Clients, therapists and even some treatment centers have posted glowing reviews of Recovery Record and similar eating disorder apps, but a study published in the International Journal of Eating Disorders concludes that "enthusiasm for apps outstrips the evidence supporting their use."
Our former clients report that their biggest challenge is recovery isn't relationships or body image — it's loneliness and isolation. Loneliness, it turns out, is a bigger health risk than obesity or smoking. So how do we help clients build the supportive communities they need in recovery? Is social media part of the solution? Or is part of the problem? We asked Mirasol clinicians to weight in.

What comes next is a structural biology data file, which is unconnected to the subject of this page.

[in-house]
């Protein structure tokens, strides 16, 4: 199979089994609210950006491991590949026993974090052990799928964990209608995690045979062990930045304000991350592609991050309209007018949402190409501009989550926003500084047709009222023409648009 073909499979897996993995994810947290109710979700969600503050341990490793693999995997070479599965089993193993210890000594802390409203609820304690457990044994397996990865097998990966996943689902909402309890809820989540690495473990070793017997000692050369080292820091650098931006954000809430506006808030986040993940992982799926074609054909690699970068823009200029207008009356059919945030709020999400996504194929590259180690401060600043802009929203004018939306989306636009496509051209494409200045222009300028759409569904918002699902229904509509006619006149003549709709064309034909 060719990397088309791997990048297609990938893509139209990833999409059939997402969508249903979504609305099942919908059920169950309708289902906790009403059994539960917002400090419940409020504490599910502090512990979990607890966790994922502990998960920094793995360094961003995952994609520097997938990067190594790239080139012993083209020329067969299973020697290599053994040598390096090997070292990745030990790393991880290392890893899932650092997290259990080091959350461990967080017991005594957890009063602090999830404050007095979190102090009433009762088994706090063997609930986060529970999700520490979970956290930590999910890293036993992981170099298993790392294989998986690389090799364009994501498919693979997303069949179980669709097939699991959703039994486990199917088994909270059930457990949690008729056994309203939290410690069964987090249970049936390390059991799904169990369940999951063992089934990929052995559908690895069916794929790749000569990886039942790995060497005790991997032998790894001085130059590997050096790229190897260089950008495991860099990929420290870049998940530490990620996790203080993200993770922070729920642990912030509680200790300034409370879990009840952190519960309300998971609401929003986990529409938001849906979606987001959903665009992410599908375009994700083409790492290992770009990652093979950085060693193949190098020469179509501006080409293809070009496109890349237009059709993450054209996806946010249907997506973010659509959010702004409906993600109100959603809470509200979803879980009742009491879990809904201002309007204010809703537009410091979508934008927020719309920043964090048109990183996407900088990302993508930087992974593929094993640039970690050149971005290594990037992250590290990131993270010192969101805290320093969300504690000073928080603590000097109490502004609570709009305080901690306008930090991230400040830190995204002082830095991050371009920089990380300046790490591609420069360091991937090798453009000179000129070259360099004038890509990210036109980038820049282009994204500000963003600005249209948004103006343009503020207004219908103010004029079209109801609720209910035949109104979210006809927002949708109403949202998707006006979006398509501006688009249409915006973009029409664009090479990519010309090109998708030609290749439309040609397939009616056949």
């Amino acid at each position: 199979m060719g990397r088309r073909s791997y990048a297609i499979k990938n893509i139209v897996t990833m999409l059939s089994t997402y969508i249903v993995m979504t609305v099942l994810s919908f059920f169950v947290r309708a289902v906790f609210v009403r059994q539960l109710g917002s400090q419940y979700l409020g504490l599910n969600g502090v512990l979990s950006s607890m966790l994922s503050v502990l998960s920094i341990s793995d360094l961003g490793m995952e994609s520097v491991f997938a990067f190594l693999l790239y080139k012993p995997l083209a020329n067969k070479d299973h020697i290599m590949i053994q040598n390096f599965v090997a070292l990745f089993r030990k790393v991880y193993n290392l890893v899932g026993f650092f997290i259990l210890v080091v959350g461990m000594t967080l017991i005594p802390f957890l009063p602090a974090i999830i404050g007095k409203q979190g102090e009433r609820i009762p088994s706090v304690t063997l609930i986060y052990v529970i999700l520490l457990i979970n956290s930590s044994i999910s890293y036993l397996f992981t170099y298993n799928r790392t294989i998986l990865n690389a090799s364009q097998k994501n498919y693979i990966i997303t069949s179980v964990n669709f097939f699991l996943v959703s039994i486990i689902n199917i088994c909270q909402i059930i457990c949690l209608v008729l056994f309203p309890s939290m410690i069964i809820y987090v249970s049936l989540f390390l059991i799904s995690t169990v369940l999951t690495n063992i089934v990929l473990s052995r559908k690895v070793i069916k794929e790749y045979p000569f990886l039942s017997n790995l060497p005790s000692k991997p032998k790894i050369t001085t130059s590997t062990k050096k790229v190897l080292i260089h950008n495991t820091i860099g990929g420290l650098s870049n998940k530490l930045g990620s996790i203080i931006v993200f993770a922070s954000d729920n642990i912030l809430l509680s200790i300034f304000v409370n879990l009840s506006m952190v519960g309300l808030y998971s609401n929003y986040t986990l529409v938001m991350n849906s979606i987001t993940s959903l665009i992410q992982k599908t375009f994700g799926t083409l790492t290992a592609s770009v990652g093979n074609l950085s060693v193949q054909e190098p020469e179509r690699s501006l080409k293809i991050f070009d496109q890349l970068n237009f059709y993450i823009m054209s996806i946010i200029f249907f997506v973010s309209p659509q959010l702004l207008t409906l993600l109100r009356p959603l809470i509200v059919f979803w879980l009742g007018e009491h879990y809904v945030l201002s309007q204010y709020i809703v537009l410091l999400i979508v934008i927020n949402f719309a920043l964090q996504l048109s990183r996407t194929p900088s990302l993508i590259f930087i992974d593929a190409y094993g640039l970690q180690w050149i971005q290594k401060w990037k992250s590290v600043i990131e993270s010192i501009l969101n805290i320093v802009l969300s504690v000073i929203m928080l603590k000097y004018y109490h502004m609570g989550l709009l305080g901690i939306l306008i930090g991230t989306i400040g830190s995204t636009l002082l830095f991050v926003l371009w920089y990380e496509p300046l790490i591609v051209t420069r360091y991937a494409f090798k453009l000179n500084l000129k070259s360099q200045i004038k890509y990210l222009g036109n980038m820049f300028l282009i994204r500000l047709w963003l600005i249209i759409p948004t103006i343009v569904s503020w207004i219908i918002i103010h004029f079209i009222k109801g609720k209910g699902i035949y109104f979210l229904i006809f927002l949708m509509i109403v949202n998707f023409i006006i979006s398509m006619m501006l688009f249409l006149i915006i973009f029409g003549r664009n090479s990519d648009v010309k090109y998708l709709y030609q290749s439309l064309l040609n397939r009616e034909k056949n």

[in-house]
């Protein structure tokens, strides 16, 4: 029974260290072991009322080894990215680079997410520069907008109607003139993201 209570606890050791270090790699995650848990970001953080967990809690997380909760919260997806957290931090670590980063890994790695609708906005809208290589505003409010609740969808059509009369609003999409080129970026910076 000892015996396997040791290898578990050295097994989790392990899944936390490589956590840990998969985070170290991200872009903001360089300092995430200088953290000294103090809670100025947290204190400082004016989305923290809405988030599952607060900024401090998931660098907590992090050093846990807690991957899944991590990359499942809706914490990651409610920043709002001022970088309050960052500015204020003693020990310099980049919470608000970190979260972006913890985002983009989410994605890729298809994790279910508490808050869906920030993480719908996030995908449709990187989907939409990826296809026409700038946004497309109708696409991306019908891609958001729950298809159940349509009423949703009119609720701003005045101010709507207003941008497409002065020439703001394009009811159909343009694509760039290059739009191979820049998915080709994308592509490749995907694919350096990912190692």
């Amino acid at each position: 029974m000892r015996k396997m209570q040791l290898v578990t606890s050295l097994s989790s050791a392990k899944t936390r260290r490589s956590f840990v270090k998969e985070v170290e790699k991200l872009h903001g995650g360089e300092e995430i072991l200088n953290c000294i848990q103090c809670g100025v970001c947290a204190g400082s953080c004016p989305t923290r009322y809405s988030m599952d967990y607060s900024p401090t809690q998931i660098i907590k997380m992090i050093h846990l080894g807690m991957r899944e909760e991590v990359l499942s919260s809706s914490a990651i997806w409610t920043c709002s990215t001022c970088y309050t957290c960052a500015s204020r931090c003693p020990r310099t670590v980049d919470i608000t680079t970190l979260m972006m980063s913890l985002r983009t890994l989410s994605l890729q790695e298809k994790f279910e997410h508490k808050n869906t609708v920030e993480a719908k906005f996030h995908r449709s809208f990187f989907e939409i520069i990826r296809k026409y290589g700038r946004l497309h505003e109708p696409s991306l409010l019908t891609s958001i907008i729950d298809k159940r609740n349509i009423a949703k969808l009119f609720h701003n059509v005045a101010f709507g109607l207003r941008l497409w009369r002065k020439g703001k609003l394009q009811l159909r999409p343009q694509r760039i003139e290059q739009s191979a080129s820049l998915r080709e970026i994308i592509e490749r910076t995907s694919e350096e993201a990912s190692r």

When summer's over and you're back in school, who do you want to be? Still struggling with the same old cycle of binging/purging/restricting? Or a pilgrim on the road to lasting recovery?"
Nearly all our clients experience profound gastrointestinal disturbances, and we tend to assume that these symptoms are a natural part of the body's recovery from an eating disorder. But what if an imbalance in the gut biome contributed to the development of the eating disorder?
It's a change in the person's expression, in the way they carry themselves, in the timbre of their voice that says, "I know I will still face challenges, but I also know I am equal to those challenges." How in the world do you measure that?
Making the decision to seek treatment for an eating disorder is a difficult decision that requires tremendous courage. Unfortunately, once you have made that decision, an even greater challenge may be getting your insurance to pay for treatment.Subscribe to Our Newsletter